Syracuse (WSYR-TV) - Among the crowd of high school seniors in Utica, who eagerly waited four years to graduate on Friday, a senior citizen took his seat on the stage.
Renato Roefaro left school at the age of 16, joining the Civilian Conservation Corps, to help earn money for his family.
His early public service, prepared young Roefaro for the day he found his mother in tears on December 7, 1941.
"We were all shooting the breeze and playing cards and having fun and all at once we heard this Pearl Harbor was bombed," Roefaro recalled. "I went home and my mother is crying. I says, 'What are you crying for? For God's sake what are you crying for?' She says, 'How old are you?' I said, 'Twenty'. She said, 'That's why I'm crying because you are going to be gone soon'."
Drafted at the age of 20, Roefaro served three and a half years in the army - earning four metals - a service to his country that put special moments of life on hold, such as graduation.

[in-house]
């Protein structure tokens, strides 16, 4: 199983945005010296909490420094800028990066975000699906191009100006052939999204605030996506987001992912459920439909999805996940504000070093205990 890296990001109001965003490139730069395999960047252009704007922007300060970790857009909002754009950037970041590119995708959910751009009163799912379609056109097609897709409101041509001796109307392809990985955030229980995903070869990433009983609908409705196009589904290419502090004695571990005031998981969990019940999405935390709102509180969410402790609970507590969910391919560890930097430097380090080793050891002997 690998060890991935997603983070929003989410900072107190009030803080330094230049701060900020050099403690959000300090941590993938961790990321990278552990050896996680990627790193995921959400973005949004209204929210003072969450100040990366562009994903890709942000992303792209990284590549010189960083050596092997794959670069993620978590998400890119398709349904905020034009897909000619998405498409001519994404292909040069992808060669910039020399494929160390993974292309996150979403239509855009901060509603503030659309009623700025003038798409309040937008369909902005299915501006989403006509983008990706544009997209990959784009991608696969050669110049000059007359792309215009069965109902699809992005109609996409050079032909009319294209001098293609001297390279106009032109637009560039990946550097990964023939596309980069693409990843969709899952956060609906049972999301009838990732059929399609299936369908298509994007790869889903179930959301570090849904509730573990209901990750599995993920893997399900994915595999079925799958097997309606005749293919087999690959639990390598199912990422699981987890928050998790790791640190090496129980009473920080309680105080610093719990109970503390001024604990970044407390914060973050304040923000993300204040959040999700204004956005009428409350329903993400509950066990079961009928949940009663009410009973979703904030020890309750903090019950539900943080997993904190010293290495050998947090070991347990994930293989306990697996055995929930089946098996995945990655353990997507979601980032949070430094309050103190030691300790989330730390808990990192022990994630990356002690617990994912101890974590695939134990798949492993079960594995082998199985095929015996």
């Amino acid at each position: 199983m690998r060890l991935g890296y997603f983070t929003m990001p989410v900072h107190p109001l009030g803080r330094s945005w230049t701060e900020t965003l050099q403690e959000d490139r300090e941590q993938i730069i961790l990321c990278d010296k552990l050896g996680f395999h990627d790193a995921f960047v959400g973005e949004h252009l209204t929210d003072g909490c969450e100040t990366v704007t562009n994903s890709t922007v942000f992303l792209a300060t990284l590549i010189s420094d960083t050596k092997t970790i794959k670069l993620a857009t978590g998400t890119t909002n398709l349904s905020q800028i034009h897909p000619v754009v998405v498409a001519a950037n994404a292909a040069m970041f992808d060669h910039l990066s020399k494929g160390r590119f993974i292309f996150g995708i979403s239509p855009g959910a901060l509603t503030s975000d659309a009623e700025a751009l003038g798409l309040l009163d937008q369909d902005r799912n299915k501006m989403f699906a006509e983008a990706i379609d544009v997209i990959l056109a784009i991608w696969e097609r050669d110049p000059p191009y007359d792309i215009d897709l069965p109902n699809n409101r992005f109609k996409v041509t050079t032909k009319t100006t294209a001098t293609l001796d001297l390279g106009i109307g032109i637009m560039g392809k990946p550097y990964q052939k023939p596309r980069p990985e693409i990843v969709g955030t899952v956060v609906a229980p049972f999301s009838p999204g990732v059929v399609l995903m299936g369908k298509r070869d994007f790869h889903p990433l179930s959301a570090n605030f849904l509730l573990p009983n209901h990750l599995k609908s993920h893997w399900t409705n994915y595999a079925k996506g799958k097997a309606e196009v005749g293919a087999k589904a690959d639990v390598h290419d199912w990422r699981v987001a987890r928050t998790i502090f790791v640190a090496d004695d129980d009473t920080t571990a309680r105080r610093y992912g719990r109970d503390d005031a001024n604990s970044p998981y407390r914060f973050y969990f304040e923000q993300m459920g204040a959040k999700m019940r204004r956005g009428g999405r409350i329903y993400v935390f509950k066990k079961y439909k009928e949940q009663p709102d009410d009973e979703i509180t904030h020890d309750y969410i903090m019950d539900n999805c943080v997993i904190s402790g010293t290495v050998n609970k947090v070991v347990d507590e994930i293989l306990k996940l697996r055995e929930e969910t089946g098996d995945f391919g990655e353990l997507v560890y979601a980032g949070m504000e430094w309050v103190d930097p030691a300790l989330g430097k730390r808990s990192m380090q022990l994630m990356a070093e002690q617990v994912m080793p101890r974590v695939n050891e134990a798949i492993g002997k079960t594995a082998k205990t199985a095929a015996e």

“I missed all these things. That is really the best time of your life when you are in high school,” Roefaro said.
But, there are no regrets for the Utica native, only an appreciation for his blessings as he faced a standing ovation from a new generation on Friday.
“I was very very proud of what I've done. My military life was very very good. I learned a lot of things," Roefaro said. “That's why I am the luckiest guy in the world."
“And if I had to do it over again. I would still do it over again," Roefaro said.
Roefaro was one of six World War II veterans to receive diplomas in Utica Friday night as part of Operation Recognition.
If you'd like to see a veteran honored, click here